On July 21, Staff Sgt. Ryan Pitts will be honored with the Medal of Honor for his actions in Afghanistan.
He is only the ninth living solider to receive this highest award for valor for his/her actions in Afghanistan or Iraq; seven others have been awarded the Medal of Honor posthumously for their actions in these wars.
The 28-year-old is being honored for his actions in the Battle of Wanat on July 13, 2008, which was one of the bloodiest battles in the Afghan war.
At around 4:20 a.m., approximately 200 Taliban fighters attacked the U.S. force stationed at the outpost near Wanat village in northeastern Afghanistan. The U.S. force was comprised mostly of Afghan troops and paratroopers from the Army’s 173rd Airborne Brigade
Out of a force of 50 American soldiers, nine died and 27 were wounded. Pitts was one of the injured: he suffered shrapnel injuries to his chest, legs and one of his arms.
Pitts and eight other paratroopers had been manning an observation post when he suddenly found himself alone and bleeding heavily from injuries.
He radioed in for help, only to be told that reinforcements were not available.
The New Hampshire native then began firing a grenade launcher at insurgents located almost directly overhead. He even resorted to the dangerous technique of activating grenades but waiting until the last possible second to throw them, to ensure that the enemy could not throw the grenade back at him.
By the time four soldiers made their way to Pitts, he was barely conscious and still fighting for his life. The soldiers were followed by attack helicopters providing air support, which were guided in part by Pitts, who had stayed in touch with headquarters and provided guidance.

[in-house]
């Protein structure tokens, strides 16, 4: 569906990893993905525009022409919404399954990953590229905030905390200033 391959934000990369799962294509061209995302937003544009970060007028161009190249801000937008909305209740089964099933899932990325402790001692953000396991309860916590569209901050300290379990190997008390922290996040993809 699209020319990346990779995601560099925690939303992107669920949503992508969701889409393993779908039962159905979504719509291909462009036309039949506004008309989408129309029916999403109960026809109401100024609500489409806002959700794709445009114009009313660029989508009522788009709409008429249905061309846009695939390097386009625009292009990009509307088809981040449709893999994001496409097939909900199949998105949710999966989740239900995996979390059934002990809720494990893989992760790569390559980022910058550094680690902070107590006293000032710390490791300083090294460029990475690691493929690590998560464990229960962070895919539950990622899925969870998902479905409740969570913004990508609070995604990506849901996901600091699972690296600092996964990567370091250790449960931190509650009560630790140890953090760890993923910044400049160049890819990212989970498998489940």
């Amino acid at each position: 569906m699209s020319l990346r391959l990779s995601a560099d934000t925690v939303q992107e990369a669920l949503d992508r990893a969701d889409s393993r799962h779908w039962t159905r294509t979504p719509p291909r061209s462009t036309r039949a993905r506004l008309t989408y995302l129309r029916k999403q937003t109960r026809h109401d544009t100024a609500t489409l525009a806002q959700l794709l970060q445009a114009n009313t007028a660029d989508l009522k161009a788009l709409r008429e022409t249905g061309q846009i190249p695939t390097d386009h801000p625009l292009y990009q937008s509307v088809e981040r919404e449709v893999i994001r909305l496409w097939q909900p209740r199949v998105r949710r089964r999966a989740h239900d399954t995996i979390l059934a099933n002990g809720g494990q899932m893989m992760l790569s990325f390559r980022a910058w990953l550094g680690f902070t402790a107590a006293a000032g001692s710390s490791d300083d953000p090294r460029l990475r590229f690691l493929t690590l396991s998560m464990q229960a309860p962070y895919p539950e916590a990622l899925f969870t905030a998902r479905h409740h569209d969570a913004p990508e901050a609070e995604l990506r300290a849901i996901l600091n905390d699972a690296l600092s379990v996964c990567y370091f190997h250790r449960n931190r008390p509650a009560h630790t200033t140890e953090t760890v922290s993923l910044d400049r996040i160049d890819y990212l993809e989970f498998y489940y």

At 6:15 a.m., Pitts and three of the soldiers who had come in to rescue him were medically evacuated. The fourth soldier was fatally wounded.
The military noted that “Pitts’ incredible toughness, determination, and ability to communicate with leadership while under fire allowed U.S. forces to hold the [observation post] and turn the tide of the battle.”
The military narrative added that without Pitts’ ability to “fight while critically wounded,” the enemy would have been able to inflict “significantly greater casualties onto the vehicle patrol base, and the enemy could have been in possession of seven fallen Americans.”
Pitts had joined the army in 2003, when he was 17 years old. He left in October 2009 and now works in the computer software industry.
“No one man carried the day,” Pitts said of the day for which he is soon to be honored. “We did it as a team. I remember looking around seeing other guys fighting so hard that I had to do my part, too.”
“Everybody risked their lives for each other and some of them paid for it with their lives,” Pitts added. “But they saved other people.”
Photo Source: WMUR